The SDH inhibition profile may not be strictly correlated with oxidative phosphorylation inhibition and, in fact, may vary among different cell types [33]. This phenomenon of biochemical threshold can be demonstrated by threshold curves, which may indicate either a deficiency or an ‘excess of enzyme activity’ or a ‘buffering effect by the metabolic network’ of a given complex of oxidative phosphorylation responses. Figure 9(B) shows a threshold curve of the rates of oxygen consumption and the degree of SDH inhibition attained by 3-BrPA. It becomes apparent that at the level of 50% inhibition of SDH activity, no significant decrease in HepG2 mitochondrial respiration was observed; however, above this degree of SDH inhibition, a large fall in the respiratory rate was detected. More importantly, at 150 μM 3-BrPA, which corresponds to 70% inhibition of SDH activity, respiration was inhibited in 60% (Figure 9B).

DISCUSSION

HCC is an important health problem, being one of the most common fatal cancers worldwide [34]. The search for an efficient therapy led to the proposal of a new approach which consists of the direct intra-arterial administration of 3-BrPA to the tumour. The treatment with 3-BrPA eradicates HCC without affecting healthy surrounding tissues of the host [13,14]. The beneficial properties of this agent rely on its capacity to inhibit cellular energy machinery systems, i.e. glycolysis and oxidative phosphorylation [11]; however, the understanding of the specific metabolic steps and mechanisms of 3-BrPA action in human HCC cell lines, particularly its effects on mitochondria bioenergetics, are very limited. In the present study, we could establish the time course of 3-BrPA effects on the viability of HepG2 cells, which indicated that, depending on the concentration, period of incubation and the substrates oxidized by the cells, 3-BrPA affects different metabolic pathways.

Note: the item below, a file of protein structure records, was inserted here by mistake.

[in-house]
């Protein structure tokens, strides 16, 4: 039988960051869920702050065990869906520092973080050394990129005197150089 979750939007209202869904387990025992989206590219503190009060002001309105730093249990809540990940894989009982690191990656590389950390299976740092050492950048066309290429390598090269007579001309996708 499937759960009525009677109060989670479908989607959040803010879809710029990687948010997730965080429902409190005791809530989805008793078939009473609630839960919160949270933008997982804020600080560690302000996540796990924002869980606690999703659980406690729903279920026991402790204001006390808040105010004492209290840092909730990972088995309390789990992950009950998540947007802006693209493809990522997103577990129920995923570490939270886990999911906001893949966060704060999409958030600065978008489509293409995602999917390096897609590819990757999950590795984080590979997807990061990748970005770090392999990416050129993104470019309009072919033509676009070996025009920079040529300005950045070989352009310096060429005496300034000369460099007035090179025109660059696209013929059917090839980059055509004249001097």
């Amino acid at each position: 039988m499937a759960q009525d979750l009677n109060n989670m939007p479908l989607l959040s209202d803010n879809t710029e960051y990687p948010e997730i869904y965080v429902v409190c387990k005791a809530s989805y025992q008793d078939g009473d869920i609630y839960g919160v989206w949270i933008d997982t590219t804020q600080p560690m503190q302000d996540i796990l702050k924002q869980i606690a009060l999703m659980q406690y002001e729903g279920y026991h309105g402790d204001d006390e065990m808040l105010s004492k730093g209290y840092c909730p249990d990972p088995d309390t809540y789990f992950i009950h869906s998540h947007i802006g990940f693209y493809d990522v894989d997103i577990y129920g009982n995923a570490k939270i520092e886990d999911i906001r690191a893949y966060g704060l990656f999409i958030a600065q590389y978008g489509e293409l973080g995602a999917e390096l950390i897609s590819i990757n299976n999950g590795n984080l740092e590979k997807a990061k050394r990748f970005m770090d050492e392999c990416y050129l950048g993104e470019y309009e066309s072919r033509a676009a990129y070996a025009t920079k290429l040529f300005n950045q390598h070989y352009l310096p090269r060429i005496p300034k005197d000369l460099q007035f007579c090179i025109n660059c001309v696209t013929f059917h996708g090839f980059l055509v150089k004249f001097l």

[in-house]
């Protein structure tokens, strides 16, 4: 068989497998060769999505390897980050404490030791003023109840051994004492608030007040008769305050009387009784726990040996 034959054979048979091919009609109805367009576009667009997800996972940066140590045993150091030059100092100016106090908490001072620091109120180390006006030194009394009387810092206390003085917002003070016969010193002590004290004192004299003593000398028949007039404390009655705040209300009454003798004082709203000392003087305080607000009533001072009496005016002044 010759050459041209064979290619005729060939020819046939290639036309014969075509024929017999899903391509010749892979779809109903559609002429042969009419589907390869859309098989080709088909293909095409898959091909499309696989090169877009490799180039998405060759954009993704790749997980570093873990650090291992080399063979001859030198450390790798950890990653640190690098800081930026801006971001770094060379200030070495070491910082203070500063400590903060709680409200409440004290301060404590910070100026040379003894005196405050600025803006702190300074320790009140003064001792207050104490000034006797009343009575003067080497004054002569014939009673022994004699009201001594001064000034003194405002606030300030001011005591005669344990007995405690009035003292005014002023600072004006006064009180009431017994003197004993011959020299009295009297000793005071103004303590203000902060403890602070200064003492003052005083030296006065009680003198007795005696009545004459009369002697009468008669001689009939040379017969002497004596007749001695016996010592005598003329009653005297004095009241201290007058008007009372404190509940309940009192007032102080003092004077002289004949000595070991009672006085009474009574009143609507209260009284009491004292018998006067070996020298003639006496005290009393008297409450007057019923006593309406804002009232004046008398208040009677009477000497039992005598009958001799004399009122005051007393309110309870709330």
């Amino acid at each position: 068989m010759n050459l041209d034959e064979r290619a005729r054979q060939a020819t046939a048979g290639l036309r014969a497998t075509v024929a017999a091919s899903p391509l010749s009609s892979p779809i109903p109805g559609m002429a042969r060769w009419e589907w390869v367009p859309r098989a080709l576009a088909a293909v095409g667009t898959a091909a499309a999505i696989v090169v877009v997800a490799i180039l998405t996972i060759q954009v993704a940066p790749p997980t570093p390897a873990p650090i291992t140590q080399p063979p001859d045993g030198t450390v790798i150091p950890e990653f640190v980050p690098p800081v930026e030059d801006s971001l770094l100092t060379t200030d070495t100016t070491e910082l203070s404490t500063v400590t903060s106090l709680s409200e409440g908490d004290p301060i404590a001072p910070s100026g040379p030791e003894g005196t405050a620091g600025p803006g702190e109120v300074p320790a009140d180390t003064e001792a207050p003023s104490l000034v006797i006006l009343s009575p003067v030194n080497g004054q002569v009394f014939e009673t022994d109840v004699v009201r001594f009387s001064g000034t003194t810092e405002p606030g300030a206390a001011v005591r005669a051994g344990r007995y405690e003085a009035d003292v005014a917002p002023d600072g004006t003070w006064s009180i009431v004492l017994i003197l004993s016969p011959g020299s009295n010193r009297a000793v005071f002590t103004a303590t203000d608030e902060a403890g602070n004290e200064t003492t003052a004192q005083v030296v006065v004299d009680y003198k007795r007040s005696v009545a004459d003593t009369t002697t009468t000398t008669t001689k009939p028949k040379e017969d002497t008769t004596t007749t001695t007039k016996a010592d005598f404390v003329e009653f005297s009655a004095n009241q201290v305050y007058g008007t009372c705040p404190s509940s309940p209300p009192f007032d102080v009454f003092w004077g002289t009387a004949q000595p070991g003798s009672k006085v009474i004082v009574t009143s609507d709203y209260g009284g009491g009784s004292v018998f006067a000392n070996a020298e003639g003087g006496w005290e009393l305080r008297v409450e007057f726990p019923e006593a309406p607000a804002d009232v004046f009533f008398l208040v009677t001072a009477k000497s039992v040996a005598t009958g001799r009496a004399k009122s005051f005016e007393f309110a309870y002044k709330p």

Cancer cells are believed to present an accelerated glycolysis, even in the presence of sufficient amounts of oxygen [1,2]. HepG2 cells follow this pattern, since only 3-fold stimulation on lactate production was observed when oxidative phosphorylation was inhibited by antimycin A addition (Figure 2A). In non-transformed cell lines, the stimulatory effect on lactate production by antimycin A may be as high as 10-fold [32]. In the presence of 3-BrPA, the amount of lactate produced was significantly decreased, indicating an inhibitory effect on glycolysis (Figure 2A). The 70% inhibition of glycolysis could not be explained by mt-HK inhibition (Figures 2A, 3A and 3B). Other candidate target enzymes for 3-BrPA action could be GAPDH and PGK, which, in a previous study, were immediately inhibited by 3-BrPA in a competitive manner [35]. Indeed, in the present work we demonstrated that treatment of HepG2 cells with 150 μM 3-BrPA by short periods of incubation is sufficient to promote an irreversible inhibition of both GAPDH and PGK activities by more than 70% (Figure 3C), despite the fact that cell viability is almost 100% (Figure 1). The inhibition of GAPDH and PGK activities dramatically altered the steady-state levels of glycolytic intermediates in HepG2 cells (Figure 4A). It is remarkable that the ATP-consuming reactions of glycolysis (HK and PFK) were not affected by 3-BrPA, but the downstream ATP-producing steps of this pathway (GAPDH and PGK), together with oxidative phosphorylation, were severely inhibited (Figures 3, 4 and 8). The glycolytic ATP-consuming steps (i.e. HK and PFK) would facilitate the bioenergetic collapse of tumour cells by accelerating the intracellular ATP depletion. It should be mentioned that, besides the bioenergetic alterations, 3-BrPA-treated cells showed increased levels of intracellular lactate (Figure 4A) which would affect the internal pH of the cell. The reasons for this increase in intracellular lactate are not yet understood, but it might be speculated that lactate transport across cellular membranes may be affected by 3-BrPA treatment, since this compound shares the same transporter as lactate.